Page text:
TOKYO, March 1 (Reuters) - The Mexican peso is steadily carving out a niche in Japan’s crowded retail foreign exchange market despite being a relative newcomer, thanks to its high yields and perceived stability relative to emerging market peers like the Turkish lira.
Data released on Friday by the Tokyo Financial Exchange, (TFX), a major Japanese trading exchange provider for retail margin trading, showed trading in Mexican peso/yen generated roughly 143,000 lots in February, equivalent to roughly 82 billion yen ($734.31 million) based on prevailing exchange rates.
That represents a 64 percent increase in the number of lots traded since the first full month of peso trading on TFX in November 2017.
The peso/yen now generates more trading than euro/yen and it was almost on par with sterling/yen, which was the fifth most traded pair on TFX in February with about 147,000 lots.
Peso volumes at the exchange are gaining on the Turkish lira and South African rand, high yielding emerging market currencies traditionally favoured by Japanese retail investors.
“The peso is luring some of the demand away from the lira in the retail market,” said Yuki Inai, markets group leader at FX PRIME by GMO Corporation, which provides foreign exchange platforms to retail investors.
“The Mexican currency has its own risks, such as the country’s standing with the United States. But retail investors saw the lira’s volatility last year. They consider Mexico’s political and economic situation a little more stable relative to Turkey and South Africa.”
The peso also captured the imagination of retail investors after U.S. President Donald Trump raised the country’s profile by demanding for a wall to be built along the Mexican border, according to FX Prime by GMO.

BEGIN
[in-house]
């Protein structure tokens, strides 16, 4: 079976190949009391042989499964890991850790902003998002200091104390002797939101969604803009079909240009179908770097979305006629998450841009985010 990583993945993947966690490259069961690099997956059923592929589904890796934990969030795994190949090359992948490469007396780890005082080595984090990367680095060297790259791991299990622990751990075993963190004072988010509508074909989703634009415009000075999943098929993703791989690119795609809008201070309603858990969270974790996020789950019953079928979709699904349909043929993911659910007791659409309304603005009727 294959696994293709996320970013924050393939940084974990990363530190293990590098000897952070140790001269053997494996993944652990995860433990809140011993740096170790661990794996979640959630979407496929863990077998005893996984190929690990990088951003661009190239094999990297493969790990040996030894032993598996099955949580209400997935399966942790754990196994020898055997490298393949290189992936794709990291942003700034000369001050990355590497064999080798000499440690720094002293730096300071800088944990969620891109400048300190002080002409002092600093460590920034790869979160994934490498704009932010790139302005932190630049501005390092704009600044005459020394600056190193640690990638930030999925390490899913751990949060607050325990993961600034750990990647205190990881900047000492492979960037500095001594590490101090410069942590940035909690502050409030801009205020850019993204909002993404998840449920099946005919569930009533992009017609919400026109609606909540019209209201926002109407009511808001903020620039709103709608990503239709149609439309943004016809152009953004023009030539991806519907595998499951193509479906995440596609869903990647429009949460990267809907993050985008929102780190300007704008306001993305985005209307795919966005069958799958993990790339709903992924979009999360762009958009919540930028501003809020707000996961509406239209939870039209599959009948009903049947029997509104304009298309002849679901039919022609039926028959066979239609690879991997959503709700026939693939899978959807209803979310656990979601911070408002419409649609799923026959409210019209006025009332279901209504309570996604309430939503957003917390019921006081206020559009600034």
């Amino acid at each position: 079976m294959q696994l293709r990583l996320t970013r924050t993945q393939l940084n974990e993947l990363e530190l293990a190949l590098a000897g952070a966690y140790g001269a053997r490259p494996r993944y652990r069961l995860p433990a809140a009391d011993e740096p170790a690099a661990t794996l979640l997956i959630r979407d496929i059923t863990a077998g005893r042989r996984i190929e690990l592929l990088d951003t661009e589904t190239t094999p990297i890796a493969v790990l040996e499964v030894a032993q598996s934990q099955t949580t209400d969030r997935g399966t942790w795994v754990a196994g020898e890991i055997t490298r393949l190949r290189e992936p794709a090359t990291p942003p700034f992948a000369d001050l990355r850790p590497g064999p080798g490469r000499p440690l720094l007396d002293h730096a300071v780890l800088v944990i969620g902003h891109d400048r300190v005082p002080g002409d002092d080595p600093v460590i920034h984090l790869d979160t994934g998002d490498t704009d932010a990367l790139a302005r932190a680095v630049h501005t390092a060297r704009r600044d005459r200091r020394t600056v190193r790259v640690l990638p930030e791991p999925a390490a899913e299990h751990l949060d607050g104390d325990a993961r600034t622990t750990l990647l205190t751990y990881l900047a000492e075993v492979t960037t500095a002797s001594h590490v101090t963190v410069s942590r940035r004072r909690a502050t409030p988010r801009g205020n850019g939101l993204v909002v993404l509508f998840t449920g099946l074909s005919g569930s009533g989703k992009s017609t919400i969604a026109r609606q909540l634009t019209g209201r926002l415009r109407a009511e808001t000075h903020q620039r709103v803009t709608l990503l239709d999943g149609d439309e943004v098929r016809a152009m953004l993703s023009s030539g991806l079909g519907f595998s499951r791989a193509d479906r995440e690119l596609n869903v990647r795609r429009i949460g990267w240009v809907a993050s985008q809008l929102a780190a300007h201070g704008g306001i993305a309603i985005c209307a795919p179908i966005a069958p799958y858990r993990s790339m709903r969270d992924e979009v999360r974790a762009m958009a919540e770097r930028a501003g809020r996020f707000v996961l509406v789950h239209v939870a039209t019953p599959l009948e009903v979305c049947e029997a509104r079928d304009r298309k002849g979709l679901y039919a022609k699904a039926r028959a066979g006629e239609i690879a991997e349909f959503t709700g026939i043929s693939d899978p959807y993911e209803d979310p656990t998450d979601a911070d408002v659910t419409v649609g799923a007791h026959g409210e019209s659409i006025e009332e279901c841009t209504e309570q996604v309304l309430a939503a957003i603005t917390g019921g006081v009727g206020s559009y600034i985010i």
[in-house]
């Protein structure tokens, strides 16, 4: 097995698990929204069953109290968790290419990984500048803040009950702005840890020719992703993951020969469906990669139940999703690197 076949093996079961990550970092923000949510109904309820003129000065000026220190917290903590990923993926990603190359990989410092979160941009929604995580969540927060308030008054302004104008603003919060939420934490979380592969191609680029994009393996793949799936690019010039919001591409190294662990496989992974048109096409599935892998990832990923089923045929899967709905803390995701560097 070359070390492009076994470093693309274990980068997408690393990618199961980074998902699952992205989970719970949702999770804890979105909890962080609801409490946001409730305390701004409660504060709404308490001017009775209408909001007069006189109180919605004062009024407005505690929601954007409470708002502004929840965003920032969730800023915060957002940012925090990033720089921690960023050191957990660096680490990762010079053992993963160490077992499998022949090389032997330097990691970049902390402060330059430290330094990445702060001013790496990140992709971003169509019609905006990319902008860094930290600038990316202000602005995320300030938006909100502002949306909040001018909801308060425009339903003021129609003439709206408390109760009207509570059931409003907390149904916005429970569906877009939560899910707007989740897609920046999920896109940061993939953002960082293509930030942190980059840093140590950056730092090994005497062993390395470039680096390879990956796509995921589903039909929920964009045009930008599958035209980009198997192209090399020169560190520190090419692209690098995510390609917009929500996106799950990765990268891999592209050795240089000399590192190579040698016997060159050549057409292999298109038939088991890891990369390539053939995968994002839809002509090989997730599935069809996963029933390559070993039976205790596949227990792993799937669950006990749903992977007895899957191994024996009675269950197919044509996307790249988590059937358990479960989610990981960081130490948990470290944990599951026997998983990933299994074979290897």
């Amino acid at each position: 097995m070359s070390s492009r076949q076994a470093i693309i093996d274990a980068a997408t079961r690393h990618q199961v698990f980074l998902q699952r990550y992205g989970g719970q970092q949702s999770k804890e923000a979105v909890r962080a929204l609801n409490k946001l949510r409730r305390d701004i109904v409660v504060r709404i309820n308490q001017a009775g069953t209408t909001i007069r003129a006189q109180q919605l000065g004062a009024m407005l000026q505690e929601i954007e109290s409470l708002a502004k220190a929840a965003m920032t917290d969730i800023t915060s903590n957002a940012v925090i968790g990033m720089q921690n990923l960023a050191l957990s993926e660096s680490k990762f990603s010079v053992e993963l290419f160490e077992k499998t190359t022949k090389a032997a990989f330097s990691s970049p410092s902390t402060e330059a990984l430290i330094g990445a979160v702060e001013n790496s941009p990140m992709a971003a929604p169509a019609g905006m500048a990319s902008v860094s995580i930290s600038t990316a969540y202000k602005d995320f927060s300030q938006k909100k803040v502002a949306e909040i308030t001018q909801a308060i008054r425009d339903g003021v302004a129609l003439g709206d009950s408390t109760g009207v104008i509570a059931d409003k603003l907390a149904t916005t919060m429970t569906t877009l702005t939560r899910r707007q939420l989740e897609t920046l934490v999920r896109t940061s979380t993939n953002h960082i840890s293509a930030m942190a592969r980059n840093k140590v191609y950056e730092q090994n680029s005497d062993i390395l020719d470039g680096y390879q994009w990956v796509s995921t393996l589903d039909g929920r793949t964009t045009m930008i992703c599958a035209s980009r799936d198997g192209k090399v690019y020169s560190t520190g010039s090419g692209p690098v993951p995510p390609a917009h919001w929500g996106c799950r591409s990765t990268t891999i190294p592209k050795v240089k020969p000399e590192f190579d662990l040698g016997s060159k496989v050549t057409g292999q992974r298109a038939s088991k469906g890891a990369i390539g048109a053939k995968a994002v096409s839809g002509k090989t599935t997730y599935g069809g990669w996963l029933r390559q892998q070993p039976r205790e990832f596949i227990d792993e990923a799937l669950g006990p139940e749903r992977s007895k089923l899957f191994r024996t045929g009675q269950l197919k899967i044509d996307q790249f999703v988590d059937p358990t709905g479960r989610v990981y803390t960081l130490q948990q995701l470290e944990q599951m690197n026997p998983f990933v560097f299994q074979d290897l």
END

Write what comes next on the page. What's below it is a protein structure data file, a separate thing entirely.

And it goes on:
The lira experienced extreme gyrations in 2018, due to a mix of regional political tension, domestic governance worries and monetary and fiscal policy uncertainty.
There is selective interest among investors for finding yield in emerging markets such as Mexico, Malaysia and Indonesia, according to Bart Wakabayashi, Tokyo branch manager at State Street Bank.
“A lot of people got burned on Turkey last year and that’s probably still something that has stuck in people’s minds,” he said.
Turkey’s interest rate stands at a whopping 24 percent, although analysts reckon the country’s central bank could ease policy going forward on falling inflation, especially as Turkish President Tayipp Erdogan advocates low rates.
Interest rates in Mexico and South Africa are at 8.25 percent and 6.75 percent, respectively.
“The lira just can’t disassociate itself with the ‘Erdogan risk,’ which generates concerns that the country could shift towards monetary easing. In this light the Mexican peso appears as a viable high yielding alternative in the eyes of investors,” said Kota Hirayama, senior emerging markets economist at SMBC Nikko Securities.
“That said, the peso is not without its risks, with Mexico saddled with a growing fiscal deficit and Pemex woes,” Hirayama added.
Mexico’s national oil company Pemex had its credit ratings slashed by Fitch in January, raising fears that the country’s sovereign rating could be threatened in turn by the downgrade.
Editing by Simon Cameron-Moore